Mommy You’ve Got to Stay

She came in with her mother and her son. Crying a bit, because of the embarassment, she was also raging mad. At him.

“I hope they’ve got him in jail by now,” she muttered from underneath the ice pack held against her head.

As I entered the room, she smiled at me. A tired, half-crooked smile. The swelling on the right side of her face pushed the corner of her mouth downwards just a little, making her smile look a bit like a sideways question mark. Her left eyebrow lifted at the inside corner in anticipation of bad news she didn’t want to hear.

“I have good news for you,” I said. “There are no fractures.”

She beamed at the news and her little boy laughed in response to his mother’s joy.

“But you do need to get stitches,” I said.

“But they told me I didn’t need stitches last night. My neighbor came over and said it was just a little cut, and that since the bleeding had stopped i didn’t need any.”

The small gash through her eyebrow had already started to heal, but an unfortunate gap of about one-eigth of an inch would leave a visible scar and an ugly reminder of the night.

“Mommy, you need to stay so the doctor can make you better,” said the two-year old with oversized non-latex gloves on each hand.

I turned to him and leaned over. “You are a VERY (pause) SMART (pause) young man.” He smiled at me. “When I’m all done fixing up Mommy, I’ll get you a popsicle.” (A little bribery never hurt a two year old).

The patient laid down on the stretcher as I set forth repairing the unsightly cut. I numbed it up, separated the edges that were starting to heal in the wrong alignment, brought them back together again and placed six small sutures.

By this time, the little boy was jumping with glee and clapping his gloved hands together.

As promised, we marched over to the freezer and each got ourselves a Steeler’s Pop. We’d both had a rough evening.

Should I stay or should i go now…

Schizophrenic lady comes to the ER needing a change of scenery. Tries her best to get admitted to Hotel Urban Memorial, but instead gets dragged back to her group home by her case worker.

Fast forward 8 hours and she’s back again, called 911 from a convenience store on the corner near her group home. She REALLY wants to be admitted this time, in fact, she wants to go to the BIG psych house to be with her roommate who was moved there earlier in the day.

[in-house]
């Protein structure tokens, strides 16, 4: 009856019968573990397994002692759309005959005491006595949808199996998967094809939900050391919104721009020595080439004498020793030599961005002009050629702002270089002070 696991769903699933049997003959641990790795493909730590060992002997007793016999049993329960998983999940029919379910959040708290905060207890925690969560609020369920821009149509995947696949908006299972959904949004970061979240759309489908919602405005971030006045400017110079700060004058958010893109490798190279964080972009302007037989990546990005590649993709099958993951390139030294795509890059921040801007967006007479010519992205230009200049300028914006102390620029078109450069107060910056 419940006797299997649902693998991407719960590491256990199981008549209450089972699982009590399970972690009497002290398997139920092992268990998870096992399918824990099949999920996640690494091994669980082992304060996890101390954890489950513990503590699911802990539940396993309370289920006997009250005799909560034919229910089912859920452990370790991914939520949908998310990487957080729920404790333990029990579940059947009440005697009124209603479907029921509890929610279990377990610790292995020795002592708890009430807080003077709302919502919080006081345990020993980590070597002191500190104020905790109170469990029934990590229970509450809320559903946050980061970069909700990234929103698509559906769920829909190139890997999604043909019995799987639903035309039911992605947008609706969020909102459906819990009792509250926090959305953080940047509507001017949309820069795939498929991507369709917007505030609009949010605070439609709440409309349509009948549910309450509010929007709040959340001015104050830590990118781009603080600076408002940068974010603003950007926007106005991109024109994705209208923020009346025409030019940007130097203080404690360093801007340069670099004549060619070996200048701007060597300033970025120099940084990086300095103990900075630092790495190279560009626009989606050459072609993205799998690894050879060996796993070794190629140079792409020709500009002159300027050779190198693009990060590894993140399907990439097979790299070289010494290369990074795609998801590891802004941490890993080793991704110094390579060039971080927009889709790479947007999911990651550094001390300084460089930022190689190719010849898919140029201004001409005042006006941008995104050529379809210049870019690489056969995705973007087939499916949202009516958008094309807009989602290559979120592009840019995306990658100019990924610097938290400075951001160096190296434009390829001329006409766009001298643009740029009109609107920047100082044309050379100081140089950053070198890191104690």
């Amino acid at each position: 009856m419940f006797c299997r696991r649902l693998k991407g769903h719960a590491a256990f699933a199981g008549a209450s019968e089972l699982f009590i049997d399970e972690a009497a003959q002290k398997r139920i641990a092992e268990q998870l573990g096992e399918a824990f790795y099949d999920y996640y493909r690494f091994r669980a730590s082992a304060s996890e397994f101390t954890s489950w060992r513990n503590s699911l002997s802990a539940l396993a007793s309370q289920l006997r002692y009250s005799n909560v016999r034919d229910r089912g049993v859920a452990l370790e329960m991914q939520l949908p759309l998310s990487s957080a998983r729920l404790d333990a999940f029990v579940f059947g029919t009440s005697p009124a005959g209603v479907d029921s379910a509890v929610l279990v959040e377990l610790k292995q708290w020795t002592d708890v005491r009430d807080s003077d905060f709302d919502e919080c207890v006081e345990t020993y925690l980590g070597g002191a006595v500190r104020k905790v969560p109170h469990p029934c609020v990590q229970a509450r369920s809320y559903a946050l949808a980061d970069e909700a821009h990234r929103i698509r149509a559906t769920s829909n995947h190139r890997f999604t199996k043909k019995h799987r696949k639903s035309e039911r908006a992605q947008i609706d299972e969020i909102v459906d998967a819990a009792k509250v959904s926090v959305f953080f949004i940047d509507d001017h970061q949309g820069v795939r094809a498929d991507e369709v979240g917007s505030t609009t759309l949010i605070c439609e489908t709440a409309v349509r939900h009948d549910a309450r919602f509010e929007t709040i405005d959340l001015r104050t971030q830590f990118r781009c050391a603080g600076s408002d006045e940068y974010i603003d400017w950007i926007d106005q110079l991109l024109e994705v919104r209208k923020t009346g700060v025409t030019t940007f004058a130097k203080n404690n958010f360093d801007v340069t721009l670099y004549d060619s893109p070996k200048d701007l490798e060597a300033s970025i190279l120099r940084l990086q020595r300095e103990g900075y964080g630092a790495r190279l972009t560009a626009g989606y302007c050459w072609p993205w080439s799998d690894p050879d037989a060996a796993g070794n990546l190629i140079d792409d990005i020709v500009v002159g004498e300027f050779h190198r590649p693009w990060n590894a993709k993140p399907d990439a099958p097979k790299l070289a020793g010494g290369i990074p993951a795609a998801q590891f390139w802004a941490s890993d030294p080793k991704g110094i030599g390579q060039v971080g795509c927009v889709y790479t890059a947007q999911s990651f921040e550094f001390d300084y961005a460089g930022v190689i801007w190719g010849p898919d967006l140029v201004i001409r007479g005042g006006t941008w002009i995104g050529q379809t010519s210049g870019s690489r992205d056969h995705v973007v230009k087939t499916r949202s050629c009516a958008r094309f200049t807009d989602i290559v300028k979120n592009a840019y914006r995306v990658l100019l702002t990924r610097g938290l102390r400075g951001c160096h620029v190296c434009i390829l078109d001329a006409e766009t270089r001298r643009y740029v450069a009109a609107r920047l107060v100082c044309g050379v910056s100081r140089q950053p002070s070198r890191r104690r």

She even tries the “I’m suicidal” trick.

While waiting for her caseworker she wants to go for a smoke. We tell her no, she can’t leave the hospital by herself.

“When is my room going ot be ready?” She cackles in a harsh tobacco voice.

The charge nurse patiently tells her she needs to wait.

“Can I have a blanket?” She shrieks.

Yes we’ll get you one.

When it doesn’t arrive within five seconds, “Why are you being so mean to me?” she whimpers.

“Can I go out for a smoke?”

No, we tell her for the umpteenth time.

“Then I’m going home!”

You can’t leave, we tell her.

“Where is my case worker?” She demands

She’s on her way, the nurse repeats.

“I’m going home with her. ”

Fine, just wait in your room please.

“Can I have a smoke?”

Connect Four

Four sequential codes in the ER today. Four. One, two, three, four.

Two of them were mine.

One arrived dead, but was coded just the same…young adult, overdose. At least it wasn’t intentional, said a nurse. Hmm. I think drug abuse is intentional. Sorry, no sympathy, I’ve got other dying patients to see that actually have a chance. ( I think she was referring to an intentional suicide. IV heroin use might as well be. Idiots.)

I may write about the others or I may not, just wanted to share.

Rigor Mortis – Undeniable?

The child was dead.

I heard it over the radio first. “Not breathing,” said the dispatcher. “The ambulance is on it’s way to the house. The baby is 1 year old.”

Crap. “That child is dead,” was my first thought, even though I heard the information second hand.

I grabbed my airway card (one of three I carry in my bag) and reviewed dosages and equipment sizes for one year olds as I use the technique of denial in hoping they aren’t really on the way, that there isn’t really a one year old who is not breathing.

Moments later another call. “The ambulance is on it’s way to you.”